I think it is not unfair to say that a breach in the BBB and demyelination are two common characteristics of MS and possibly the only two that are true with everyone having MS. And I am the first to say I could be totally wrong here. There is certainly hypoxia. Some people may have a pathogenic infection. Almost all likely have venous malformation. But to have MS, I propose that you have to have a breach in the BBB and that myelin has to be damaged.
What I like about this simple view is that it allows for almost all the theories of what causes MS if it is viewed as starting initially with the breach of the BBB.
That could be caused by a viral, bacterial, fungal or protozoan pathogen. Or it could be caused by turbulent blood flow stemming from CCSVI. It could also be caused by injury or problems that cause turbulence in blood flow which is damaging to the endothelium.
I am fully aware that there is no agreement on what causes MS and that many theories have been offered. The only one that makes no sense to me and as far as I can see is unproven in spite of having been around for decades is that immune system for no reason goes haywire and begins attacking myelin.
I like the simplicity of this view of MS and the fact that it accounts for the variety of clinical symptoms of the disease. What happens individual by individual will likely depend on where the BBB is being injured. What is causing that injury and what further damage it can do if things that shouldn't cross the BBB into the CNS, do.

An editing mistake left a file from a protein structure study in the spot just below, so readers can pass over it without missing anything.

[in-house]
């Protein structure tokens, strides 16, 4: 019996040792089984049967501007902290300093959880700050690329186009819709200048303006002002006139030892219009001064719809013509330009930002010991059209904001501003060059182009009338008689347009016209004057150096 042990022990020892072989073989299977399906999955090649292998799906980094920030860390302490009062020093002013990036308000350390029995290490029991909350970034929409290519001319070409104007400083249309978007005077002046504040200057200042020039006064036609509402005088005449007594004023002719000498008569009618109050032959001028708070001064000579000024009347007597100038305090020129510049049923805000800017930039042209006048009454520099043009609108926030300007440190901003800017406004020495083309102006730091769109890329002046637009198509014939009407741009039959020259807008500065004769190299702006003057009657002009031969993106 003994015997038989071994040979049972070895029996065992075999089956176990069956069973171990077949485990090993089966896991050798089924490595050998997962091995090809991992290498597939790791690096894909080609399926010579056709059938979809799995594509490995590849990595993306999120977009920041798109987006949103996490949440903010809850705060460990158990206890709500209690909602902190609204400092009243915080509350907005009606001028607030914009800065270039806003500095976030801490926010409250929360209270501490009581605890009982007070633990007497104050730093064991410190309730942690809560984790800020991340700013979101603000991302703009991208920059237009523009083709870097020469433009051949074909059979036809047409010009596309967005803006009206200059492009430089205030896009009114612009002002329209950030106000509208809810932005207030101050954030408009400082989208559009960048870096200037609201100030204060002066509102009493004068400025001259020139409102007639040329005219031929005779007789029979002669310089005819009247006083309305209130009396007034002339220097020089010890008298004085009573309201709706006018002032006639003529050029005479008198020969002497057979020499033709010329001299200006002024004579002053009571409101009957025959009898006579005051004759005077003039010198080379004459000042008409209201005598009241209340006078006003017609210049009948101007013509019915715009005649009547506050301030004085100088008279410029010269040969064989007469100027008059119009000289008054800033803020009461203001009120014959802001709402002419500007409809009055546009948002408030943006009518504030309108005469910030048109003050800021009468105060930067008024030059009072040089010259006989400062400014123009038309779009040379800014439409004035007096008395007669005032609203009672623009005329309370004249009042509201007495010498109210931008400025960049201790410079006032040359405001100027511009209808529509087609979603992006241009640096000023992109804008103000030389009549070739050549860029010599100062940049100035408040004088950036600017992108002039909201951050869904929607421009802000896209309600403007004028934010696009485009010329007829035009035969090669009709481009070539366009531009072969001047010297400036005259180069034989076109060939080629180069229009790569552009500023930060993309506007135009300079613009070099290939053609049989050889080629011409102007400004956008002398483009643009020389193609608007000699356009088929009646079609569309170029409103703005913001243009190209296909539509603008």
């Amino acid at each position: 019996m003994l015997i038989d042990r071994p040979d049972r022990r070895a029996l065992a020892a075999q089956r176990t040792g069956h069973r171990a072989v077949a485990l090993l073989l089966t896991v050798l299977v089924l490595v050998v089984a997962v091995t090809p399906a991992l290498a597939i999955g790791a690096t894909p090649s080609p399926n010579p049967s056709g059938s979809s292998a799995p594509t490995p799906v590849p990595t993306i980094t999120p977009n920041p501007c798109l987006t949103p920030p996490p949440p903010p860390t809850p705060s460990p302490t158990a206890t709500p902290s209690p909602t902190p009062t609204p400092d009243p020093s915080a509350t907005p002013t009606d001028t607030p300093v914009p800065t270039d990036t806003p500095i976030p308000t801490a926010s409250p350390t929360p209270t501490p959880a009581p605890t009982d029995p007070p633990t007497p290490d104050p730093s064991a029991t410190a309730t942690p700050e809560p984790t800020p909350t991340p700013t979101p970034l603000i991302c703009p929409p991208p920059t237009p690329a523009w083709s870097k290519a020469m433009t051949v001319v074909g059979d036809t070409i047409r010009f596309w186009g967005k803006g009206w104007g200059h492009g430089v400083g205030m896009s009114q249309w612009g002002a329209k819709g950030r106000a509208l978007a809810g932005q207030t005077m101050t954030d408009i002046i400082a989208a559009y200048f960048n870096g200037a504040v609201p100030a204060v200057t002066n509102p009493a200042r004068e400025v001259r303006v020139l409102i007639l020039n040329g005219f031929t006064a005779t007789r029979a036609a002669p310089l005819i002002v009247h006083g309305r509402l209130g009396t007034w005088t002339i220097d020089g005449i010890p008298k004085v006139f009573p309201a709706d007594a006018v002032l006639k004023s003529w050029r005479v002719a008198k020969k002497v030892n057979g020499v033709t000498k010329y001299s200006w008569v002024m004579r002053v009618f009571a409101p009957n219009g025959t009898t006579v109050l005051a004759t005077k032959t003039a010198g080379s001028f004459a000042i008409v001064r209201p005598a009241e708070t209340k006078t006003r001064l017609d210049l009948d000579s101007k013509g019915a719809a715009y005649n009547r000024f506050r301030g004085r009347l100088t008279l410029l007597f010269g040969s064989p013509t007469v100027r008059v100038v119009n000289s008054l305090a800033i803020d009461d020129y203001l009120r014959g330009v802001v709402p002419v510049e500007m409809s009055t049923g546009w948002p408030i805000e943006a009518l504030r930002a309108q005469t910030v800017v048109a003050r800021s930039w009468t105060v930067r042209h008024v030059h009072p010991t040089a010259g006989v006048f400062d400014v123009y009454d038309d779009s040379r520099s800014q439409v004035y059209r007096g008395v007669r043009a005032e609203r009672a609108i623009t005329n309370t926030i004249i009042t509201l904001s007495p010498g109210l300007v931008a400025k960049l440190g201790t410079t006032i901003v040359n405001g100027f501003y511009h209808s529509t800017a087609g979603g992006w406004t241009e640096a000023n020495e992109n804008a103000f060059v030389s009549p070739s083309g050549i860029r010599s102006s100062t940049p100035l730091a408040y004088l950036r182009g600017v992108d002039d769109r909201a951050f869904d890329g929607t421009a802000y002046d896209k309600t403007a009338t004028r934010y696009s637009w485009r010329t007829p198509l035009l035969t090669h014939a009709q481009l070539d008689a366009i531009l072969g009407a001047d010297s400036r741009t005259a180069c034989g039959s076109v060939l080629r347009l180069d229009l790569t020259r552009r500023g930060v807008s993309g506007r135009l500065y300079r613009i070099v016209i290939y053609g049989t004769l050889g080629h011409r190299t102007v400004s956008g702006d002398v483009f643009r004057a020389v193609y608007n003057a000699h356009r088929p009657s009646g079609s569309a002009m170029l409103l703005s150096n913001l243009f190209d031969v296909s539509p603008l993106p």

Bringing this back to whether calcitriol + D3 will work in humans as well as it has in mice is the question of whether the same process is at work, ie, are the cells in the CNS, particularly those involved in the inflammatory response which appears to be relatively immortal in MS, unable to convert D3 to calcitriol?
And what causes that?
A number of recent studies in Alzheimer's, IBD, cholangiocarcinoma, and other diseases have suggested that what happens is a proliferation of pro-inflammatory cytokines, particularly TNF-alpha and IL-6, blocks the operation of the CYP27B1 gene or in some way disrupt the process it initiates. This blocks the conversion of 25(OH)D3 to calcitriol which cells do when they are unable to obtain calcitriol from the blood.
Prof Hayes' approach of providing a single high dose of calcitriol bypasses this problem by making calcitriol directly available to the cells needing it.
If this works in psMS, we will have a way to manage the disease which supports, rather than suppresses the immune system, and does this with a single dose of an inexpensive, FDA-approved pharmaceutical (albeit off label because it isn't approved in MS or at these doses) and $35 worth of D3 every year.
Regardless of whether my interpretation and theories about the science that underlies this are correct, I think it is something that should be tested in humans ASAP.
It does not fix things like an EBV or CPn infection. It won't correct spinal misalignment if that is what is causing damage to the BBB, nor will it fix CCSVI venous malformations and blood flow. Nor will it work as a silver bullet that allows people to eat crappy food, not exercise and so on. It is a piece of the puzzle, not the whole solution.
It may be that this is just a short term fix and it will be necessary to take a high dose of calcitriol periodically to maintain the effect since unlike EAE, the original cause of the problem in MS has not gone away without treatment. But how bad would that be compared with what we are doing today.
Hack away at this. I have a very thick skin and am happy to learn something by being shown the error of my ways. :>)